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From our perspective, the most important goal or element in effective school safety protocols is knowing exactly who is on campus at any given time. It’s why many schools utilize some form of a Visitor Management System, or VMS. There are quite a few good reasons for a school to have a VMS that fits their needs, but the core purpose never drifts very far from that initial goal - because when we know who is on our grounds, it becomes much easier to keep our entire community safe.
Today, let’s break down some of the key questions schools should consider on the topic, like:
Who should be allowed on campus?
Okay, it’s an easy one to start. Only individuals with a legitimate, provable purpose to be on campus should be allowed on campus. Students, staff, guardians, and vendors are the most common. When in doubt, double check! There’s nothing wrong with asking a visitor who they are here to see, and verifying their words with someone on campus before checking them into a VMS.
What is our procedure for checking visitors in and out?
Obviously, just about every school community does some sort of screening of visitors who arrive on campus. If your school uses a manual VMS, this likely takes the form of a sign-in binder/spreadsheet that records time in, time out, name of guest, and the purpose of the visit.
In the context of an electronic visitor management system, there is likely a background check process that utilizes a visitor’s driver’s license and then prints a badge for them containing that same pertinent information. If an individual doesn’t have photo identification (or another stumbling block appears), the office manager or receptionist can make an informed decision regarding whether to grant access. When in doubt, take the time and find someone who can verify a visitor’s purpose for being there.
Whether your school’s VMS is manual or electronic, the key point here is to ensure that whatever our community’s check-in and out process is, it is followed for each and every visitor on campus. Consistency is always an important part of safety!
What information do we need to authorize guests?
As we just touched on, one of the most valuable resources to complement any VMS is the staff member who supports its use. They will know repeat vendors, be able to put names to parent faces, and have the best understanding of what a normal flow of traffic looks like in your school community.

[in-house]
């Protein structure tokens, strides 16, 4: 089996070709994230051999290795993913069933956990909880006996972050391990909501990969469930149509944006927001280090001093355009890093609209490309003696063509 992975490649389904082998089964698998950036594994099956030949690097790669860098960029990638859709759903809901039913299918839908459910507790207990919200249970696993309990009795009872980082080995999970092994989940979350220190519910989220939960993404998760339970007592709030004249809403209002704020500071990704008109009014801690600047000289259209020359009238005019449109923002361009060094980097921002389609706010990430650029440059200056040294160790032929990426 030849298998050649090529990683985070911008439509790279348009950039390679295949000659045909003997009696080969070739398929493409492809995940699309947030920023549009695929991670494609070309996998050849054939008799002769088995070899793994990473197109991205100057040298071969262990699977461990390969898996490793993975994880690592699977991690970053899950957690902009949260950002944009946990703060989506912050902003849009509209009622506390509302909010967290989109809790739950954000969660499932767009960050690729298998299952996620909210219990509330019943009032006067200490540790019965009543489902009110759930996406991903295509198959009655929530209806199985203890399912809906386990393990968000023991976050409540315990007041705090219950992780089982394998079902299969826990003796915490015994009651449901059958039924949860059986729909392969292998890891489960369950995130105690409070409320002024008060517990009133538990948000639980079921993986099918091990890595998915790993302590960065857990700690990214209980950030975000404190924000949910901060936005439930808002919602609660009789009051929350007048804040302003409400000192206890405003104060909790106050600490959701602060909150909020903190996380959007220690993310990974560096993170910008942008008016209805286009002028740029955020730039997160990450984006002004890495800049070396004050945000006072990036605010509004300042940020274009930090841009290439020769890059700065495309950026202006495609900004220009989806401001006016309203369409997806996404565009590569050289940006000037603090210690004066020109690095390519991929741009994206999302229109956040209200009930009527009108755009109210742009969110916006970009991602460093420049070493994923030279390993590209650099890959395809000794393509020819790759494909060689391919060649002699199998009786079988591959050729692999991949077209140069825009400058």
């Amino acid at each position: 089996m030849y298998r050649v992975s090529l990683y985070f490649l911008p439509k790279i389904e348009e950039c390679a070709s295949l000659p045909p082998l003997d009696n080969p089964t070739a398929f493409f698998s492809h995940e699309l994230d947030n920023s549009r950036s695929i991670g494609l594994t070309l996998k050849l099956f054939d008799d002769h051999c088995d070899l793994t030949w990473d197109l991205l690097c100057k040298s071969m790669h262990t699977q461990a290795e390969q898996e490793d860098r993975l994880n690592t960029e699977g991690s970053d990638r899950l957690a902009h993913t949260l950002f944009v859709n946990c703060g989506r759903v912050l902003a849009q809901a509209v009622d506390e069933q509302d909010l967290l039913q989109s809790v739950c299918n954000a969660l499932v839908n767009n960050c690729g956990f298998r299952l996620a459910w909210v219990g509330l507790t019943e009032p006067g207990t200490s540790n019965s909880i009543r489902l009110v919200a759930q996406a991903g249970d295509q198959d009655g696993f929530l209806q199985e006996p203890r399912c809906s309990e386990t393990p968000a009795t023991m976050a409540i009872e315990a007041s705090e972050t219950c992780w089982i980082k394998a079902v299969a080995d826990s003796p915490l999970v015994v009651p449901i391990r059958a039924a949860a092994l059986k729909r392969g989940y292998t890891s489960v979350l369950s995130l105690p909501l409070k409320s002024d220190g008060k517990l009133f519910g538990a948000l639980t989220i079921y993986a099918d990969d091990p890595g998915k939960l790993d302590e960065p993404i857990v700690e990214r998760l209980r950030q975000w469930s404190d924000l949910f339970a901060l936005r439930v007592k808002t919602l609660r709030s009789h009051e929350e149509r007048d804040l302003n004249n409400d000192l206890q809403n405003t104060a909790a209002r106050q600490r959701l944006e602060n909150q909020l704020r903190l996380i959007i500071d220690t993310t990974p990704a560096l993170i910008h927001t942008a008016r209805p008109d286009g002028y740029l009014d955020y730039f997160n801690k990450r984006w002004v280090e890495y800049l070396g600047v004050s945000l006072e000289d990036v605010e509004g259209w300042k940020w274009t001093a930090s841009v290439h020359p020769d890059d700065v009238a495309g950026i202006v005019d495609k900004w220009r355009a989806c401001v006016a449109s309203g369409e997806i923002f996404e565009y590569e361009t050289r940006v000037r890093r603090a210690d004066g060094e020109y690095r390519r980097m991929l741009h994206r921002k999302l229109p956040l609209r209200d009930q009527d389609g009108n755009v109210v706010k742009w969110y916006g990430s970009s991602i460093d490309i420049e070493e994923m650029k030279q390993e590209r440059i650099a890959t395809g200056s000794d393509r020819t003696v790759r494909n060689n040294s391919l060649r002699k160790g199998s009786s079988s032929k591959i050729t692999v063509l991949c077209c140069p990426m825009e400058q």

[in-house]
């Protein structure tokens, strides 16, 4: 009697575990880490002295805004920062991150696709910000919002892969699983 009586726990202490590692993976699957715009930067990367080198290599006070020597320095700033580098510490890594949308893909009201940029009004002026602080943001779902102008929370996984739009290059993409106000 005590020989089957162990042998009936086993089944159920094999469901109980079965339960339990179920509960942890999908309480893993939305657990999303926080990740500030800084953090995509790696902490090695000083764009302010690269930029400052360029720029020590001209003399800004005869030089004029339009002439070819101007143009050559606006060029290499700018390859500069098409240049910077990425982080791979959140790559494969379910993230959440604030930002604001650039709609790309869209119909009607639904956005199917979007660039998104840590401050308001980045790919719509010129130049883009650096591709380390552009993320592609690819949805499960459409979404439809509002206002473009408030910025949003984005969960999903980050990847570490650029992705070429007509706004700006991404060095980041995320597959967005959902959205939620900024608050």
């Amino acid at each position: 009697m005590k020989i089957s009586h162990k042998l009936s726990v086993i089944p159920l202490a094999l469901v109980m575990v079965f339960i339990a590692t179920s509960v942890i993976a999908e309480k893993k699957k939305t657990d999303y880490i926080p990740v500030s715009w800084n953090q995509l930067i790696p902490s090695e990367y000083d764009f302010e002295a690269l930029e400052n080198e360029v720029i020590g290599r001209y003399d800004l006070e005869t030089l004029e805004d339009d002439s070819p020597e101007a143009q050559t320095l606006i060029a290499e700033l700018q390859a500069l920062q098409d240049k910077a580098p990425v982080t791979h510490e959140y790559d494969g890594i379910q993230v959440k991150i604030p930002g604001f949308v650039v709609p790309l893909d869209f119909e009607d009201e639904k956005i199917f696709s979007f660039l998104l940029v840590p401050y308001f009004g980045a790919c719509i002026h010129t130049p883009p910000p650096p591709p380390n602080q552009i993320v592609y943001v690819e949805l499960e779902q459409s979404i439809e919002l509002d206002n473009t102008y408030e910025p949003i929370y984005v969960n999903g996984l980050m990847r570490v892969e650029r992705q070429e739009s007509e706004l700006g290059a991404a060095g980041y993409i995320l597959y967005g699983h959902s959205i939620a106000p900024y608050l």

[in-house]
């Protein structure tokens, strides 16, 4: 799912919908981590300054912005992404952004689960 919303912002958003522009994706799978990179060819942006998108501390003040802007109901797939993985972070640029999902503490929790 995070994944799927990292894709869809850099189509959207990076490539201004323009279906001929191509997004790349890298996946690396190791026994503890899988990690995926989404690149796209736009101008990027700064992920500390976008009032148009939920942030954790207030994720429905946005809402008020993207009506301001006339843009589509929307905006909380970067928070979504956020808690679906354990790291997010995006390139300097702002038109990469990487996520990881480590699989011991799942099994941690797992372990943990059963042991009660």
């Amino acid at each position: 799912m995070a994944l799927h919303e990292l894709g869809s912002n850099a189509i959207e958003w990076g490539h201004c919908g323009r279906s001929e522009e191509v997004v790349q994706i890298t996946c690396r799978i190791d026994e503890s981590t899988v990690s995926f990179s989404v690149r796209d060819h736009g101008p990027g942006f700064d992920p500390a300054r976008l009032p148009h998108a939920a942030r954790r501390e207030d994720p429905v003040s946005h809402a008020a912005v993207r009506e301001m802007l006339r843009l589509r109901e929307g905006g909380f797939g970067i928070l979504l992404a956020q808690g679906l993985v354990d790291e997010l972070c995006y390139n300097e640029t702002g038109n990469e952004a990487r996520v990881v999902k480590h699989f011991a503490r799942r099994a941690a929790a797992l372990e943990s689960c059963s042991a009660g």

Having someone like that in this role should keep things moving quickly. Regardless, every visitor to campus should give the following information on each visit: name (and ID proof), date and time of arrival/departure, destination on campus, and purpose of the visit. If any of this information is missing or not divulged, school employees should think carefully before granting access to campus.
How do we track visitors?
Many school communities have visitors affix a name badge while on campus. This may be printed directly from an electronic VMS, or simply filled out manually. Others may use a lanyard, or some other marker that signifies a guest has checked in through the appropriate channels.
More important than any specific solution? Empowering your community to speak up when they see someone without a badge or lanyard. If a school sets the expectation that every visitor on campus will be wearing something, faculty and staff will feel confident when (politely!) inquiring as to why someone on campus doesn’t have that thing with them.
When it comes to longer-term visitor tracking, an electronic VMS has some notable advantages. The bank of visitor data that it stores is always accessible if needed, and it also allows us to identify patterns in that data. Perhaps there are one or two times per month where the flow of traffic picks up dramatically, and we need auxiliary support in the main office to ensure that safety procedures are followed.
How do we deal with unauthorized individuals who seek access to campus?
This is a critical safety question. If our community determines that someone should not be granted access to campus (maybe they don’t have a photo ID), the situation becomes tenuous. Ideally, a staff member in the main office can explain why campus security requirements are in place. If the situation does not appear to be resolving, utilize on-campus security, if applicable. Otherwise an administrator and potentially local law enforcement may need to get involved.
Schools with multiple points of entry or without a security team may need to seek other strategies. One alternative is access control. If feasible, schools may be able to utilize a communication system or holding room, where guests speak with the main office and state their purpose before being granted access to the full campus.
Ultimately, what are the signs of a good visitor management system?
What are common challenges when it comes to VMS?
As with all technology, there is always the seeming chance that a VMS will decide to be fickle and slow our visitor management process down. Be cognizant of potential bottlenecks, and prepared to move to a manual system if, for example, a VMS badge printer won’t work.
Because the process can feel tedious, parents or repeat vendors may try to bypass the VMS system. It can be frustrating having to tell these people repeatedly, but in the case of an emergency, our VMS data may be essential in determining whether individuals are unaccounted for.
There are a few other potential stumbling blocks as well, but this post is already far too long! If you would like to discuss how a VMS might integrate in your school, and get good advice from subject-matter experts, reach out to us at “firstname.lastname@example.org”